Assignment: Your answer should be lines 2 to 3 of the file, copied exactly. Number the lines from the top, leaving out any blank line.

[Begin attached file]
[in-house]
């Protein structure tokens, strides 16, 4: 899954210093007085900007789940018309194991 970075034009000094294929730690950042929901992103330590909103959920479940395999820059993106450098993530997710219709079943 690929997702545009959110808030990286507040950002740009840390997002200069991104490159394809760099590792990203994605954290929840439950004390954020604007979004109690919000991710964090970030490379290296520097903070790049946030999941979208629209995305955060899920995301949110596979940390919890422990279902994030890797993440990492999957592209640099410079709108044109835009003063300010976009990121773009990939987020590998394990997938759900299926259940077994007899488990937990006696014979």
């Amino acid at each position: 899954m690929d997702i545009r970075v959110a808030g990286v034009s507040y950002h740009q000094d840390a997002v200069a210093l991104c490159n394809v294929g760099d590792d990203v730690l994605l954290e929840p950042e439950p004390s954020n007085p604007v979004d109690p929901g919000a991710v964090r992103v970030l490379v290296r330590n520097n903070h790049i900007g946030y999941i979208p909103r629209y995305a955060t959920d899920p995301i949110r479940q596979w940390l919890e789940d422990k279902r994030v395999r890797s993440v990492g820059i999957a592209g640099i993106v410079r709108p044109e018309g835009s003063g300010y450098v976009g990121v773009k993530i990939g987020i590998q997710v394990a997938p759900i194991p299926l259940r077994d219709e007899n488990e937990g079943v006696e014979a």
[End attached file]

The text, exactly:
């Protein structure tokens, strides 16, 4: 899954210093007085900007789940018309194991 970075034009000094294929730690950042929901992103330590909103959920479940395999820059993106450098993530997710219709079943 690929997702545009959110808030990286507040950002740009840390997002200069991104490159394809760099590792990203994605954290929840439950004390954020604007979004109690919000991710964090970030490379290296520097903070790049946030999941979208629209995305955060899920995301949110596979940390919890422990279902994030890797993440990492999957592209640099410079709108044109835009003063300010976009990121773009990939987020590998394990997938759900299926259940077994007899488990937990006696014979």
């Amino acid at each position: 899954m690929d997702i545009r970075v959110a808030g990286v034009s507040y950002h740009q000094d840390a997002v200069a210093l991104c490159n394809v294929g760099d590792d990203v730690l994605l954290e929840p950042e439950p004390s954020n007085p604007v979004d109690p929901g919000a991710v964090r992103v970030l490379v290296r330590n520097n903070h790049i900007g946030y999941i979208p909103r629209y995305a955060t959920d899920p995301i949110r479940q596979w940390l919890e789940d422990k279902r994030v395999r890797s993440v990492g820059i999957a592209g640099i993106v410079r709108p044109e018309g835009s003063g300010y450098v976009g990121v773009k993530i990939g987020i590998q997710v394990a997938p759900i194991p299926l259940r077994d219709e007899n488990e937990g079943v006696e014979a």